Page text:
DT: Can you tell us a little bit about yourself? And some highlights in your career? Please name drop (laughs).
EM: My professional background is in fashion. I’ve worked in retail for [many] stores including, Barneys, New York; and Neiman Marcus; as a production manager for designers including, Cynthia Rowley and Norma Kamali; and, have had my own collections: Bleu Ceil, a contemporary clothing line; Ericka Mays New York, a plus-size clothing collection; and, Lux Cover, a cashmere travel accessory collection. My plus-size collection was carried by stores including Bloomingdales and Saks Fifth Ave.
At this point, I’ve retired my brands. And, [I] am consulting up and coming fashion designers with their brands in business and product development, and production.
DT: Why is it important to have diversity in the beauty and fashion industries?
EM: Diversity is a very loaded word. In my working life, there is plenty of diversity. For example, the Chinese, Korean, Spanish, and other factories and vendors, who contribute to making the clothes.
Unfortunately, diversity is not where it counts – in the people who make the decisions.
A lot of bad choices were made. For example, the Gucci sweater that looked like “blackface,” or Adidas’ all-white shoe released for Black History Month. Granted, these are European companies; but, if you’re selling to an American market, do your homework!
DT: Have you seen shifts in the last decade?
EM: “For every one step forward,” Virgil Abloh as head of LV men’s, “there are also two steps back,” as my comments stated above.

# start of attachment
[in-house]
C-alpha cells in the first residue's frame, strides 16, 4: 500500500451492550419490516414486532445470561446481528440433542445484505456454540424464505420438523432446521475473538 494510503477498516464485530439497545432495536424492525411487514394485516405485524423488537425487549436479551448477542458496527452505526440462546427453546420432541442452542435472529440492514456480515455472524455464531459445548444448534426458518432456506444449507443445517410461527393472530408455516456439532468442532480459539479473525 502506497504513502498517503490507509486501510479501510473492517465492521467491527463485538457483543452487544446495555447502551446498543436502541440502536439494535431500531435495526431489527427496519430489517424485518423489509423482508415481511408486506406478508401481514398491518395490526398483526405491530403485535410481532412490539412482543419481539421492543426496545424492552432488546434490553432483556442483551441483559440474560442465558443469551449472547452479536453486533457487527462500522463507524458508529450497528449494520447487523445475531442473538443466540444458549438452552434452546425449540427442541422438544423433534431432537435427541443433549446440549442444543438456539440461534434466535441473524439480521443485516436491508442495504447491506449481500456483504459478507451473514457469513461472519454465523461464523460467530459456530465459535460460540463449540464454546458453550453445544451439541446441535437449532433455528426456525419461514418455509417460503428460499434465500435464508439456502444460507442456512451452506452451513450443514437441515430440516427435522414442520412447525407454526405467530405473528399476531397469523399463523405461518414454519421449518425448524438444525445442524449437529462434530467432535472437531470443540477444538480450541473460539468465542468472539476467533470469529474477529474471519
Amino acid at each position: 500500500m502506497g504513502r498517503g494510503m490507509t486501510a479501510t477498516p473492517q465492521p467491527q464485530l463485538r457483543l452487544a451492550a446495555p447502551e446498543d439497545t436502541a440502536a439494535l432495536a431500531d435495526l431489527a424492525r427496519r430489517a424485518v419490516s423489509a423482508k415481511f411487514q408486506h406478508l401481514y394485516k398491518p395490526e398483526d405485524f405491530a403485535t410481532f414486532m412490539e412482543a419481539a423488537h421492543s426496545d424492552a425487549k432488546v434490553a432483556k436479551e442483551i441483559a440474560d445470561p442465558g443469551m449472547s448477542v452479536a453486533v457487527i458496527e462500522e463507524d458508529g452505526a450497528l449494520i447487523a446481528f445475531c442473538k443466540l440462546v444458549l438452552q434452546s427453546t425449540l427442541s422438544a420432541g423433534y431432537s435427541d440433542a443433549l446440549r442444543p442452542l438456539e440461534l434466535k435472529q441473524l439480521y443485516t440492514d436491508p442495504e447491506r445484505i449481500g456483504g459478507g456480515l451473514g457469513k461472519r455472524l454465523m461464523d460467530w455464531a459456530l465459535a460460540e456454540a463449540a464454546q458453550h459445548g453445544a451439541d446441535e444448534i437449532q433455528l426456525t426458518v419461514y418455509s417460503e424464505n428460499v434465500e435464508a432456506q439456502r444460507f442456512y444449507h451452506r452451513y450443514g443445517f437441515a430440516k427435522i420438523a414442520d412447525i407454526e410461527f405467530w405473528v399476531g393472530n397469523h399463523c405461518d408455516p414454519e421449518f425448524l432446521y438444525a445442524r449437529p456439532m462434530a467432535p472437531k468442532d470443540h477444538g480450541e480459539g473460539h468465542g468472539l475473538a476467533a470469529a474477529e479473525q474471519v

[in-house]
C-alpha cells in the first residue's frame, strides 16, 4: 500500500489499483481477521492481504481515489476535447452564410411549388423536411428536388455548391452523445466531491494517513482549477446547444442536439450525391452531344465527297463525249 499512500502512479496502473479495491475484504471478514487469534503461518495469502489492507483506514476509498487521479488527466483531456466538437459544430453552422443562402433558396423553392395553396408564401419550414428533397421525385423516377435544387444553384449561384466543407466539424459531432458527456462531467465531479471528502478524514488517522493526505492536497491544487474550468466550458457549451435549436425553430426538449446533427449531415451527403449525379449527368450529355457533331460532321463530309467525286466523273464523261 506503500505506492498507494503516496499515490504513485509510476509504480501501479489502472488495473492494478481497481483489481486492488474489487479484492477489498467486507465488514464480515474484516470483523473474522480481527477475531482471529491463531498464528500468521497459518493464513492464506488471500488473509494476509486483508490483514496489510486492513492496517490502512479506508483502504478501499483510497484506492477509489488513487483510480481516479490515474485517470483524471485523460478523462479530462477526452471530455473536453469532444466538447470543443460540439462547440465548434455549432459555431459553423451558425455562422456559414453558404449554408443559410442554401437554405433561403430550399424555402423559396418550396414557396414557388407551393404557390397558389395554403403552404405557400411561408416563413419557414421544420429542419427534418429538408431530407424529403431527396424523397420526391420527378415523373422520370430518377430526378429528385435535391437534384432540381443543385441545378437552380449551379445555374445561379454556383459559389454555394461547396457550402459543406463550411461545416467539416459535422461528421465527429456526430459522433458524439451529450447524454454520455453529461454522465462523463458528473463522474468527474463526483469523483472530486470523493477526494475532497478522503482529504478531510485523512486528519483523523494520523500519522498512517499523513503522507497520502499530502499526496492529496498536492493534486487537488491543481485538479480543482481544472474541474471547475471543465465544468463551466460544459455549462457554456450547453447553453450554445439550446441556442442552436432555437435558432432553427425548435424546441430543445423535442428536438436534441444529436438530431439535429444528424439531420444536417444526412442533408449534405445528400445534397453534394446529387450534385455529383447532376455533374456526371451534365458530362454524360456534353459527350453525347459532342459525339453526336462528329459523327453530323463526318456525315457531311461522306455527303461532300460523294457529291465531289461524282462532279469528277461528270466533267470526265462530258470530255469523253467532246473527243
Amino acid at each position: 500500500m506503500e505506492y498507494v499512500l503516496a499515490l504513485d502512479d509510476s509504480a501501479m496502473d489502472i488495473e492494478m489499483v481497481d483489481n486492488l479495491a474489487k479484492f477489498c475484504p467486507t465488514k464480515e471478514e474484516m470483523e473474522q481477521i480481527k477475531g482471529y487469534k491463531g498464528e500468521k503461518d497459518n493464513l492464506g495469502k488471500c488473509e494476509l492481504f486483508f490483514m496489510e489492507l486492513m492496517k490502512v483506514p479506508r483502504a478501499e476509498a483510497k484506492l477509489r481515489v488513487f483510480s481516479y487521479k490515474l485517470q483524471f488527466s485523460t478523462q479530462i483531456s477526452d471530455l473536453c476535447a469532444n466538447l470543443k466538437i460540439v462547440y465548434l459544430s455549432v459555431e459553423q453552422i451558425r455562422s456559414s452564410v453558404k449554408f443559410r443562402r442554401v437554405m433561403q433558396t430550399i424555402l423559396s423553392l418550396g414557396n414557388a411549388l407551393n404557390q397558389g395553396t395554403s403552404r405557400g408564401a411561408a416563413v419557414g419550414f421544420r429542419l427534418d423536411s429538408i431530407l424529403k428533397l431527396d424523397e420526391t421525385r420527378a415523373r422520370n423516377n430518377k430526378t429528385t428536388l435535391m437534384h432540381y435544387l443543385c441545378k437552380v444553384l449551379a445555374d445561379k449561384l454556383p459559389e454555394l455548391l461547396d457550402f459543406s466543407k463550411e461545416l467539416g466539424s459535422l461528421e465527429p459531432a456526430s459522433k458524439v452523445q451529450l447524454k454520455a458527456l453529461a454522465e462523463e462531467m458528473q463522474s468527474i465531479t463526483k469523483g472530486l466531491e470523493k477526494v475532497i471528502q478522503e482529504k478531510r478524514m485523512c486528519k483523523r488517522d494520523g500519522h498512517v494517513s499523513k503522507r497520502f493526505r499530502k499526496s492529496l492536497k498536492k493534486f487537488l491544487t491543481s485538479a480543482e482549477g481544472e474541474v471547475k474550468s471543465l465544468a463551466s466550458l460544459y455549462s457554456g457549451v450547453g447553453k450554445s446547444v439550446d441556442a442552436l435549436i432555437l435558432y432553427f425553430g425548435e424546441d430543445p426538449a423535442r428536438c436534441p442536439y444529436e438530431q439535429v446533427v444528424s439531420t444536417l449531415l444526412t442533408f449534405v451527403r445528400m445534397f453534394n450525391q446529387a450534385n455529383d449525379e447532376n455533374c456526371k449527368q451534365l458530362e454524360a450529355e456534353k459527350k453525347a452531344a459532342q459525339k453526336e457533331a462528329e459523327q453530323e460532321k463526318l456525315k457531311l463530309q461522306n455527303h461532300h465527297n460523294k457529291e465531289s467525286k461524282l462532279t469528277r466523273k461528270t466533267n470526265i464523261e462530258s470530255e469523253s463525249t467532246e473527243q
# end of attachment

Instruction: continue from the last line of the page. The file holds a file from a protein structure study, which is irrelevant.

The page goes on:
DT: In a perfect world, what would be an ideal evolution in the industries of beauty and fashion?
EM: To me, the ideal fashion evolution would be to get as many people “woke” as possible, especially the people at the top. For someone at Gucci to think, “it’s okay to have a “blackface” sweater,” is NOT okay.
As well, I think the idea of brands giving the consumer more “self” choices, is already rising in the markets, with companies like Altress, M Tailor, Stitch Fix, and I Tailor.
DT: Do you realize that your presence in the industry, inspires many people around the world?
EM: I do realize my presence in the industry inspires people. When I’m introduced at any industry event, I see that my presence is looked at, by the youth and newbies to fashion, as something to aspire to. I will never take that for granted.
DT: What advice would you give your younger self?
EM: I have two: first, would be, “to have a goal and do at least one thing every day towards achieving the said goal”; and second, “to not ever take anything personal in this business. There are plenty of egos in the fashion business, so don’t let their “stuff” be yours.”
DT: Are you living your purpose?
EM: I’m trying to live my purpose every day.
DT: Finish this sentence, “I am grateful for…”
EM: “…Life and the people in my life.”
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